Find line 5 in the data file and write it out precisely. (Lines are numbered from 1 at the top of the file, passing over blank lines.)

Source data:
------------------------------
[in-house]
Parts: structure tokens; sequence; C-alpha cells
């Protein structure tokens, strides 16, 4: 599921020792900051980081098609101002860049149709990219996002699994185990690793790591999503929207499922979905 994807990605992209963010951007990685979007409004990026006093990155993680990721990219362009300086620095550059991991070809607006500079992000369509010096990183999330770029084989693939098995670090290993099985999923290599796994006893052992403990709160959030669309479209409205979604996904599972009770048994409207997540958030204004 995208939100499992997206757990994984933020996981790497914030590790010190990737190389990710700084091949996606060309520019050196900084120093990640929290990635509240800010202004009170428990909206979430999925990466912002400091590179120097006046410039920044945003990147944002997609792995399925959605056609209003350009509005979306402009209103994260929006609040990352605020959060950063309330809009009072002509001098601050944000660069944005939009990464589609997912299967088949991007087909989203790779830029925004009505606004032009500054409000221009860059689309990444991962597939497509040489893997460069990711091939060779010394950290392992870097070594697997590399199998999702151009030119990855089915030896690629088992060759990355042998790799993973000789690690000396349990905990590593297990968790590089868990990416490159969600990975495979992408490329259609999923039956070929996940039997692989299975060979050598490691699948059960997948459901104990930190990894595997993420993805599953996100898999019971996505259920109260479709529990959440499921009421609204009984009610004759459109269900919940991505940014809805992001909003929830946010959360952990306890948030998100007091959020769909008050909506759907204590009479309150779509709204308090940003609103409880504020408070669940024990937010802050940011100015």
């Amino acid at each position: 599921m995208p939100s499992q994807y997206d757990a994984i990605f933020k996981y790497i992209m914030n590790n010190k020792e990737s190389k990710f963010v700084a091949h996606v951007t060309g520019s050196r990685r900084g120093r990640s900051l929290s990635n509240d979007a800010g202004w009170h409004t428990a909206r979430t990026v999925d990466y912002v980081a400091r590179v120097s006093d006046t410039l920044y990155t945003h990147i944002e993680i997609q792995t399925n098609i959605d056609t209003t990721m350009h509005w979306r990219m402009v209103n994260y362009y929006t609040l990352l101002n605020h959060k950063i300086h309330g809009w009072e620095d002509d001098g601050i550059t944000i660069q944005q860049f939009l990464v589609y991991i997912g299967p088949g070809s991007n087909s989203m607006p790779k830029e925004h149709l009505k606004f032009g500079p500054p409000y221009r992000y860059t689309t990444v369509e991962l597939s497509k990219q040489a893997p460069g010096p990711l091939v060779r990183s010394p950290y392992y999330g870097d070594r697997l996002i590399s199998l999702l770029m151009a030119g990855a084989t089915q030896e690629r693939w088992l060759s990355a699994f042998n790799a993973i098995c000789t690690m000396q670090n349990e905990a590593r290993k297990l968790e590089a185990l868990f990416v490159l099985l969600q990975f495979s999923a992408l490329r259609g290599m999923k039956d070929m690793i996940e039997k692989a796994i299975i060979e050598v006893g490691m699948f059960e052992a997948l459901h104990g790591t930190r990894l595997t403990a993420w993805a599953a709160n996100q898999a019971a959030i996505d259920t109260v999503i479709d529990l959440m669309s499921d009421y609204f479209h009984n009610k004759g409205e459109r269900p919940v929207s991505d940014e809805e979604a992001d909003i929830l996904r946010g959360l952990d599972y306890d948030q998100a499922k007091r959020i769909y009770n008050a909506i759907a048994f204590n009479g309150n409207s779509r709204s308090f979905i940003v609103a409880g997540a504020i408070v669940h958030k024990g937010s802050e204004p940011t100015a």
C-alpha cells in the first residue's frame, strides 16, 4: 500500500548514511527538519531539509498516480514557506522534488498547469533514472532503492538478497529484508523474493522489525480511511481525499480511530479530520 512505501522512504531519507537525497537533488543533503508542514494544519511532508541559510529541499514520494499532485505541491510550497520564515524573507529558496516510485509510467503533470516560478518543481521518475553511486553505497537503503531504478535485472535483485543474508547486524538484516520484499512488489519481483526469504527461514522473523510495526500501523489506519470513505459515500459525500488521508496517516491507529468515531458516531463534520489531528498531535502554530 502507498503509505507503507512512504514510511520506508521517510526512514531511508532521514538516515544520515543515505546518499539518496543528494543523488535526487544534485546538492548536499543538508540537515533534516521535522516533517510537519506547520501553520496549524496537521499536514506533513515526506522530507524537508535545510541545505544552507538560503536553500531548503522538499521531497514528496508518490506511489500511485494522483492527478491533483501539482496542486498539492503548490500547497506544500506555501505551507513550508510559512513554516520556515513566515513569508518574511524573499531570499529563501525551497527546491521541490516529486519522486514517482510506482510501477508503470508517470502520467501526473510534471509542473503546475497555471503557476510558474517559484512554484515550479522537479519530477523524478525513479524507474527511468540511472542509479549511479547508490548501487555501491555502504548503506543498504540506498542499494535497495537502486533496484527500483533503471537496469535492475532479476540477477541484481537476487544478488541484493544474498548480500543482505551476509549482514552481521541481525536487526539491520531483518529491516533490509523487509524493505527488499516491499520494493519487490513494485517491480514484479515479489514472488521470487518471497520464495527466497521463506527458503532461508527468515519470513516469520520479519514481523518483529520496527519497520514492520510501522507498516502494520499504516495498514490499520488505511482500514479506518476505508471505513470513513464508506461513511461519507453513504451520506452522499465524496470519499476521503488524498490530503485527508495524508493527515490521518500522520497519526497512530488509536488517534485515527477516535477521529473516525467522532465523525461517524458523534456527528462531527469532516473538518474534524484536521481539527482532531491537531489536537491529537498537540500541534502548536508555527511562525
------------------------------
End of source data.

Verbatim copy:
C-alpha cells in the first residue's frame, strides 16, 4: 500500500548514511527538519531539509498516480514557506522534488498547469533514472532503492538478497529484508523474493522489525480511511481525499480511530479530520 512505501522512504531519507537525497537533488543533503508542514494544519511532508541559510529541499514520494499532485505541491510550497520564515524573507529558496516510485509510467503533470516560478518543481521518475553511486553505497537503503531504478535485472535483485543474508547486524538484516520484499512488489519481483526469504527461514522473523510495526500501523489506519470513505459515500459525500488521508496517516491507529468515531458516531463534520489531528498531535502554530 502507498503509505507503507512512504514510511520506508521517510526512514531511508532521514538516515544520515543515505546518499539518496543528494543523488535526487544534485546538492548536499543538508540537515533534516521535522516533517510537519506547520501553520496549524496537521499536514506533513515526506522530507524537508535545510541545505544552507538560503536553500531548503522538499521531497514528496508518490506511489500511485494522483492527478491533483501539482496542486498539492503548490500547497506544500506555501505551507513550508510559512513554516520556515513566515513569508518574511524573499531570499529563501525551497527546491521541490516529486519522486514517482510506482510501477508503470508517470502520467501526473510534471509542473503546475497555471503557476510558474517559484512554484515550479522537479519530477523524478525513479524507474527511468540511472542509479549511479547508490548501487555501491555502504548503506543498504540506498542499494535497495537502486533496484527500483533503471537496469535492475532479476540477477541484481537476487544478488541484493544474498548480500543482505551476509549482514552481521541481525536487526539491520531483518529491516533490509523487509524493505527488499516491499520494493519487490513494485517491480514484479515479489514472488521470487518471497520464495527466497521463506527458503532461508527468515519470513516469520520479519514481523518483529520496527519497520514492520510501522507498516502494520499504516495498514490499520488505511482500514479506518476505508471505513470513513464508506461513511461519507453513504451520506452522499465524496470519499476521503488524498490530503485527508495524508493527515490521518500522520497519526497512530488509536488517534485515527477516535477521529473516525467522532465523525461517524458523534456527528462531527469532516473538518474534524484536521481539527482532531491537531489536537491529537498537540500541534502548536508555527511562525